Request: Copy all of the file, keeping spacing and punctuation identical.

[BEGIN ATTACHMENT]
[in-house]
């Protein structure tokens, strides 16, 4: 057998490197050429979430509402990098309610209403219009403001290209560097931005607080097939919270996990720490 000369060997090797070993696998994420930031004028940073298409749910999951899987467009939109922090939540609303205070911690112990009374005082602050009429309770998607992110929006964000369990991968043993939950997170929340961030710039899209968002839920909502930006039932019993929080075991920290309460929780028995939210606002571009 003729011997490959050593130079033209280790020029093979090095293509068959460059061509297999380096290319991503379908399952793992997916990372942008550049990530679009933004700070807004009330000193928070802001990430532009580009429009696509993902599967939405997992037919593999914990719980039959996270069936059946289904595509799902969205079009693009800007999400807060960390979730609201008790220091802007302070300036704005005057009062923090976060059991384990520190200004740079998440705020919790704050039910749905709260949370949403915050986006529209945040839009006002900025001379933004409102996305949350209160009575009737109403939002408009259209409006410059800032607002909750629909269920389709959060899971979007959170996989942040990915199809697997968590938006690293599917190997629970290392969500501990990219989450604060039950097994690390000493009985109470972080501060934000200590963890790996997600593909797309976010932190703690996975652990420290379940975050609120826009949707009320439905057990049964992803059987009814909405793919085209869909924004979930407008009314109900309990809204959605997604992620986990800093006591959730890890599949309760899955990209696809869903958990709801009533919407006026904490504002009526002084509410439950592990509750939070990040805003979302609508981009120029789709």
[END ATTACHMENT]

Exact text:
[in-house]
């Protein structure tokens, strides 16, 4: 057998490197050429979430509402990098309610209403219009403001290209560097931005607080097939919270996990720490 000369060997090797070993696998994420930031004028940073298409749910999951899987467009939109922090939540609303205070911690112990009374005082602050009429309770998607992110929006964000369990991968043993939950997170929340961030710039899209968002839920909502930006039932019993929080075991920290309460929780028995939210606002571009 003729011997490959050593130079033209280790020029093979090095293509068959460059061509297999380096290319991503379908399952793992997916990372942008550049990530679009933004700070807004009330000193928070802001990430532009580009429009696509993902599967939405997992037919593999914990719980039959996270069936059946289904595509799902969205079009693009800007999400807060960390979730609201008790220091802007302070300036704005005057009062923090976060059991384990520190200004740079998440705020919790704050039910749905709260949370949403915050986006529209945040839009006002900025001379933004409102996305949350209160009575009737109403939002408009259209409006410059800032607002909750629909269920389709959060899971979007959170996989942040990915199809697997968590938006690293599917190997629970290392969500501990990219989450604060039950097994690390000493009985109470972080501060934000200590963890790996997600593909797309976010932190703690996975652990420290379940975050609120826009949707009320439905057990049964992803059987009814909405793919085209869909924004979930407008009314109900309990809204959605997604992620986990800093006591959730890890599949309760899955990209696809869903958990709801009533919407006026904490504002009526002084509410439950592990509750939070990040805003979302609508981009120029789709």